The Perilous Power of Feh (1/2 issue): Feh, a stupid hobgoblin in a tribe of stupid hobgoblins, makes a deal with Erestem (a.k.a. Takhisis) to become leader of his tribe. He gets magic powers and a magic ring, but doesn’t bother learning the last part of the bargain. After years of being leader and getting with the lovely and desirable Olob (it’s funny because she’s neither of these things. No, wait. It’s not funny.) Erestem demands that Feh goes and kills Riva Silvercrown. When he’s gone, the other hobgoblins promptly overthrow him for their former leader. They also learn the last part of the deal – his powers only work on things in front of him. Feh never learns this, and he’s eaten in the swamp by a monster. This story is actively awful and I hated it. It’s a ‘comedy’ relying on laughing at how ugly and dumb all the hobgoblins are, and I hate that sort of race-essentialist, eugenics-based thinking.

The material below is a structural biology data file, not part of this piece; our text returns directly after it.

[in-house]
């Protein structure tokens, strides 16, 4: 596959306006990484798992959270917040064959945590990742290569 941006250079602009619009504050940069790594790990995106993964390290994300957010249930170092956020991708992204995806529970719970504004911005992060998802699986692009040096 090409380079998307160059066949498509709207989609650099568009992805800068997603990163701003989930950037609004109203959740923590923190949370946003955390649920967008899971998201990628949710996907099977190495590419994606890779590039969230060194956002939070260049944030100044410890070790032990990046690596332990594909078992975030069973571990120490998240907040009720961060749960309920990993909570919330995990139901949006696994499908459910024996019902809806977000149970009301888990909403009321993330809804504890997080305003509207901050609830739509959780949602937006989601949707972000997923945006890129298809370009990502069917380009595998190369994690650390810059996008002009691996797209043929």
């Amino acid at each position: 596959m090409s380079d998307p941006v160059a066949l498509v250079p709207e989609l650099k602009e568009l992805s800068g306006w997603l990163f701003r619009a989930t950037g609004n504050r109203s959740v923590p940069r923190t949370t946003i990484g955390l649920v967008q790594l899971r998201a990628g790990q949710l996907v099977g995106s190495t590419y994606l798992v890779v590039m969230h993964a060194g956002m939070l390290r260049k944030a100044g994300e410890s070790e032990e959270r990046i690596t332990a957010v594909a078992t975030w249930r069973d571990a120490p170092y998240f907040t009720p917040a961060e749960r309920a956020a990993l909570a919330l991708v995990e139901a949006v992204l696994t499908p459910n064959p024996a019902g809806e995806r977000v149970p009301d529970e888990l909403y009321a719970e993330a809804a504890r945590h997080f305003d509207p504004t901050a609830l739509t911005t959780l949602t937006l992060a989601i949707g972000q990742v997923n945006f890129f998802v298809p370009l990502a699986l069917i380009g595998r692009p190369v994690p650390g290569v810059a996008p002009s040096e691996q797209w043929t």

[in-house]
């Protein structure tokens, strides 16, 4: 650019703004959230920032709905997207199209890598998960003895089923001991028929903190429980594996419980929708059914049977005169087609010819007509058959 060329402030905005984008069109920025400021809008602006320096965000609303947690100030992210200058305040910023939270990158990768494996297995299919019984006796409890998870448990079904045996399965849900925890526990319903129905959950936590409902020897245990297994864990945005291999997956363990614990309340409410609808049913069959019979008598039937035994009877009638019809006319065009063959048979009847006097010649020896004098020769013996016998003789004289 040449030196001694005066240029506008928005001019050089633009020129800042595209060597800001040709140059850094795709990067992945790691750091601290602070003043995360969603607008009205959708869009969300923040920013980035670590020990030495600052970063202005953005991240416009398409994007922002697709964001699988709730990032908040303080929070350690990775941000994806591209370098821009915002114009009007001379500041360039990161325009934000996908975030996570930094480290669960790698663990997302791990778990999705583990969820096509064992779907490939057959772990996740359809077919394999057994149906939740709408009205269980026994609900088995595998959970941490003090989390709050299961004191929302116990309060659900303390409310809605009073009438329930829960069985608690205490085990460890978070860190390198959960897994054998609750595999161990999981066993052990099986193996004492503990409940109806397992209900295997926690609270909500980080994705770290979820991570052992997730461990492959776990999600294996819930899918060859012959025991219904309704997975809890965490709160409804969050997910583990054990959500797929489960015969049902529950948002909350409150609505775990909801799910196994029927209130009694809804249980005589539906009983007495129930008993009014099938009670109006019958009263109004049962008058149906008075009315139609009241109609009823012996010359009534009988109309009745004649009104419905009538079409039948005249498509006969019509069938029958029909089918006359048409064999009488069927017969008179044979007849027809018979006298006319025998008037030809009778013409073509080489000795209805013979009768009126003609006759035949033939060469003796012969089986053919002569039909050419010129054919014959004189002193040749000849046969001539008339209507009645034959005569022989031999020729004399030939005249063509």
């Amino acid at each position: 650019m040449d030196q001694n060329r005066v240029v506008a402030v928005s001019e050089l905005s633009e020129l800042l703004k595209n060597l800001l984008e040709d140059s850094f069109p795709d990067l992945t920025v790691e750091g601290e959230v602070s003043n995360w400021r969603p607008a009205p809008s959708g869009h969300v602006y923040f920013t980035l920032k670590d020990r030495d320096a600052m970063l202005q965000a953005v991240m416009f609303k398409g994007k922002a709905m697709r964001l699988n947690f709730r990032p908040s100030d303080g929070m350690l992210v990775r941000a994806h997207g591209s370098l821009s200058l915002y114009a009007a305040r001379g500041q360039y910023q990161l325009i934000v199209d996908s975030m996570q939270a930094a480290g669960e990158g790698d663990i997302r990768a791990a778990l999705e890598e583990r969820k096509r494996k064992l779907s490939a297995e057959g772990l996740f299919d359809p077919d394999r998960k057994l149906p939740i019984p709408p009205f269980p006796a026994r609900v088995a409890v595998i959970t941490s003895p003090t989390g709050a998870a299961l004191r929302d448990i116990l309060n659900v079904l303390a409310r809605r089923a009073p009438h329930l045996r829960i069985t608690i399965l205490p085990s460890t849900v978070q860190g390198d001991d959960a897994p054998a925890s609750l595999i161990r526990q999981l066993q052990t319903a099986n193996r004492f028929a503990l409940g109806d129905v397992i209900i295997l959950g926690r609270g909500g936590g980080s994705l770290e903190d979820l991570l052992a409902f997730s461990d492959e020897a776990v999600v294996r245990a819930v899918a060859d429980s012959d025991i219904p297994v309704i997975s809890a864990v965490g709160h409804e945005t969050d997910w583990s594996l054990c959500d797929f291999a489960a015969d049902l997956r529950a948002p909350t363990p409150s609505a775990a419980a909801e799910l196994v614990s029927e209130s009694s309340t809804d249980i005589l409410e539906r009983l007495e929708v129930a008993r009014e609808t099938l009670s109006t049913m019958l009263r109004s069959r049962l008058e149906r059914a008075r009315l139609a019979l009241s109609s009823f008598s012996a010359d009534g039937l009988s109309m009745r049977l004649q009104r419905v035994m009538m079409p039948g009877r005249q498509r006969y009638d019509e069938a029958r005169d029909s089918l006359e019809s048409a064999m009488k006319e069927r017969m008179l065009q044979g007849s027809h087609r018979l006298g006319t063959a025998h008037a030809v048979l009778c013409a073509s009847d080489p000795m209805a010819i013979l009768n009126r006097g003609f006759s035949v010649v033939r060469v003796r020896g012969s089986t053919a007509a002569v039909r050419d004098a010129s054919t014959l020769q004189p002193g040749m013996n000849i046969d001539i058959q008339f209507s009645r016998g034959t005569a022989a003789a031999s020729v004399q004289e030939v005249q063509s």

A Sort of Homecoming (1 issue): Riva, her companions and their ship arrive at the Glass Sailor keep during a shardstorm. The doors nearly don’t open for them, and they’re saved only by the magic of the two elves in the party. The other Glass Sailors, especially their mage Krey, are unhappy about the presence of outsiders, when suddenly horax (big angry bugs) attack their fields! Riva and co. go fight the horax. Krey uses fire magic against them which defeats the horax but sets the whole field ablaze, and he’s exiled by the other glass sailors. Riva is upset and rescues him on Ktarrh, then fights her way back into the keep. Krey is killed in the fighting, and Riva decides to leave the Glass Sailors. Another filler story! I guess that there was some chaos behind the scenes getting a writer after Mishkin left, and this story feels like spinning wheels until a permanent writer can be chosen. This story is actually about Riva’s destiny as the emissary of Paladine in Taladas, as she tries to influence the Glass Sailors to show mercy. However, it’s mostly about how she’s not very good at doing her job! She’s not listened to as she tries to get people to change their customs, she winds up attacking them and gets into a sword fight with her only friend in the Glass Sailors, and ultimately she fails and decides to leave.